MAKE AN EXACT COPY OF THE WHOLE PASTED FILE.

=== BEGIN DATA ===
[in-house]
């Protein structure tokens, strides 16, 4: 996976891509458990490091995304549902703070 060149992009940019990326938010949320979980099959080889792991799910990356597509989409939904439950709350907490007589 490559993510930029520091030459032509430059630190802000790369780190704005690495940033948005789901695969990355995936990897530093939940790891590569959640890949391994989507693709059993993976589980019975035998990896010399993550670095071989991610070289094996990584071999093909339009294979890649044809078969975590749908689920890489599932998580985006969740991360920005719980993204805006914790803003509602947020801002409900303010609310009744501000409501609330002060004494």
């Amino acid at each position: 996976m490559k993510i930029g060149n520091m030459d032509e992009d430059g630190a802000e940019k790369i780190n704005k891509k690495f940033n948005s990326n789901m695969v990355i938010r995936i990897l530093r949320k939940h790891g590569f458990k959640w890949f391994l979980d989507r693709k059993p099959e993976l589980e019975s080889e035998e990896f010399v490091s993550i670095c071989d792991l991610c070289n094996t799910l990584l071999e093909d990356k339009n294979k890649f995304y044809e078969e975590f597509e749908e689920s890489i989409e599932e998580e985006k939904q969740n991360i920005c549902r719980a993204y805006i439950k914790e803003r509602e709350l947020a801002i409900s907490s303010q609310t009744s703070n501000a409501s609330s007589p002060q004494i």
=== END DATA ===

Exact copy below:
[in-house]
């Protein structure tokens, strides 16, 4: 996976891509458990490091995304549902703070 060149992009940019990326938010949320979980099959080889792991799910990356597509989409939904439950709350907490007589 490559993510930029520091030459032509430059630190802000790369780190704005690495940033948005789901695969990355995936990897530093939940790891590569959640890949391994989507693709059993993976589980019975035998990896010399993550670095071989991610070289094996990584071999093909339009294979890649044809078969975590749908689920890489599932998580985006969740991360920005719980993204805006914790803003509602947020801002409900303010609310009744501000409501609330002060004494």
């Amino acid at each position: 996976m490559k993510i930029g060149n520091m030459d032509e992009d430059g630190a802000e940019k790369i780190n704005k891509k690495f940033n948005s990326n789901m695969v990355i938010r995936i990897l530093r949320k939940h790891g590569f458990k959640w890949f391994l979980d989507r693709k059993p099959e993976l589980e019975s080889e035998e990896f010399v490091s993550i670095c071989d792991l991610c070289n094996t799910l990584l071999e093909d990356k339009n294979k890649f995304y044809e078969e975590f597509e749908e689920s890489i989409e599932e998580e985006k939904q969740n991360i920005c549902r719980a993204y805006i439950k914790e803003r509602e709350l947020a801002i409900s907490s303010q609310t009744s703070n501000a409501s609330s007589p002060q004494i």